The term “fair trade” is becoming increasingly common, so much so that it can vary in meaning depending on with whom you talk. Because of that and a rise in new followers thanks to Reading Eagle’s Community Blog Page, I think it is fitting to review what is meant by “fair trade” when seen here.
Here at The Social Eater, “fair trade” means:
- The producers of said product were compensated fairly for their time, effort, and materials involved.
- No child labor involved.
- No indentured servant labor involved.
- No slave labor of any kind involved
- Workers dealt with as directly as possible, cutting out unnecessary overhead and middlemen.
- Community development required. Producer groups are required to pay premiums that go directly into the community where group members live.
- Producer groups are run democratically, including decisions on how to spend fair trade premiums. (Examples of how premiums might be spent include clean water systems, schools, libraries, organic certification, training, and equipment.)
- Environmental sustainability. Harsh chemicals and GMO’s (genetically modified organisms) are not allowed in fair trade agriculture.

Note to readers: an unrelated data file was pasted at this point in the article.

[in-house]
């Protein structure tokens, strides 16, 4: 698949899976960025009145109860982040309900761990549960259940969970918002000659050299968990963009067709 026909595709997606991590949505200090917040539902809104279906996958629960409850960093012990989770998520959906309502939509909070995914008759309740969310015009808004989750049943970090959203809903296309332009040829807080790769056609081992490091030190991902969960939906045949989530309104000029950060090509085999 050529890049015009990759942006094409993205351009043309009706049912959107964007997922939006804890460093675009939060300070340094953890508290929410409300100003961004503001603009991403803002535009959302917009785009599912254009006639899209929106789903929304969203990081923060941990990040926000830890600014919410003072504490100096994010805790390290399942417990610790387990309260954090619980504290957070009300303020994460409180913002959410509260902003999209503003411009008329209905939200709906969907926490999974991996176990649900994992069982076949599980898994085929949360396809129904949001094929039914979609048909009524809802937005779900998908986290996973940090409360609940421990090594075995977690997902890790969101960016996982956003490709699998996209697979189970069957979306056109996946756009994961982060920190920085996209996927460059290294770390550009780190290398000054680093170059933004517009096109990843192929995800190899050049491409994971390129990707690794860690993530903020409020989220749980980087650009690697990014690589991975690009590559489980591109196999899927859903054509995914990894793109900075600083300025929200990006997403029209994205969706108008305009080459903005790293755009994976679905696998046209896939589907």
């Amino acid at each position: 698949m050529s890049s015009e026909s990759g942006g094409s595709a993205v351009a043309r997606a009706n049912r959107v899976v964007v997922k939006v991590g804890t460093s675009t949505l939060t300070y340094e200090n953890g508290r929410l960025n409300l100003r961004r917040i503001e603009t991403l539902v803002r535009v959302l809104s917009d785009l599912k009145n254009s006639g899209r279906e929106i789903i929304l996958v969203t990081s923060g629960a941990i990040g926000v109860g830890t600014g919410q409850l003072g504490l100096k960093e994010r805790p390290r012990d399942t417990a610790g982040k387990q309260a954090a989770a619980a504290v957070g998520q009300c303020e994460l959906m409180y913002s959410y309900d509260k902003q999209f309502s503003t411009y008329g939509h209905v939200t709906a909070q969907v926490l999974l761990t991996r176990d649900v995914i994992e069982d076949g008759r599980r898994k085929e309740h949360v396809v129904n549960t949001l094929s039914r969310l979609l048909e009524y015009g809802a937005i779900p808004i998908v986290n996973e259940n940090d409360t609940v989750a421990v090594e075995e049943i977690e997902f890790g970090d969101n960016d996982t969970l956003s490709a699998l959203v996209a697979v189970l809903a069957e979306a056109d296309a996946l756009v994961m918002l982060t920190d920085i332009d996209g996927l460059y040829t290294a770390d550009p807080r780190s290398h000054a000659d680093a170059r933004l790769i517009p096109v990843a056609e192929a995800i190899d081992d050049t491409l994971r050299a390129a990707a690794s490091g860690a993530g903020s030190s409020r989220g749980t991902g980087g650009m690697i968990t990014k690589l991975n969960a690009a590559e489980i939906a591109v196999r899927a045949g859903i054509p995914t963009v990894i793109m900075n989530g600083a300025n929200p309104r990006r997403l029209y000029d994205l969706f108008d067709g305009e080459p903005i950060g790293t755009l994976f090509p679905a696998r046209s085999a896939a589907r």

When I first started buying fair trade products, my choices were all about them. Their stories grabbed me. They were mostly stories about mamas trying to find ways to take care of their babies, who couldn’t before fair trade came along. I wasn’t a mom yet, but I wanted to contribute to what they were doing: making quality products for fair wages so they could provide for their families, so they wouldn’t end up in slavery, so their kids would know their mothers and grow up with plenty of room to know they are loved.
I found out many conventional products are made by slaves, many of them children, and I didn’t want to fund that anymore. Buying fair trade told a much more beautiful story that I wanted to participate in; I wanted it to be part of my story, too.
I wanted to change the world so that everyone who makes clothes and coffee and chocolate could receive fair wages and live out their lives in freedom.
Over time, I realized that I might not change the entire world, but I do get to choose what I buy into, what I support, what efforts I fund. I still get to choose what story I’m going to participate in.
I don’t want to be part of the stories of children working in dangerous conditions so I can buy more for less money.
I do want to be a part of the stories about families being restored, people being treated with dignity, and quality products being made by workers who do their job well and give back to their community.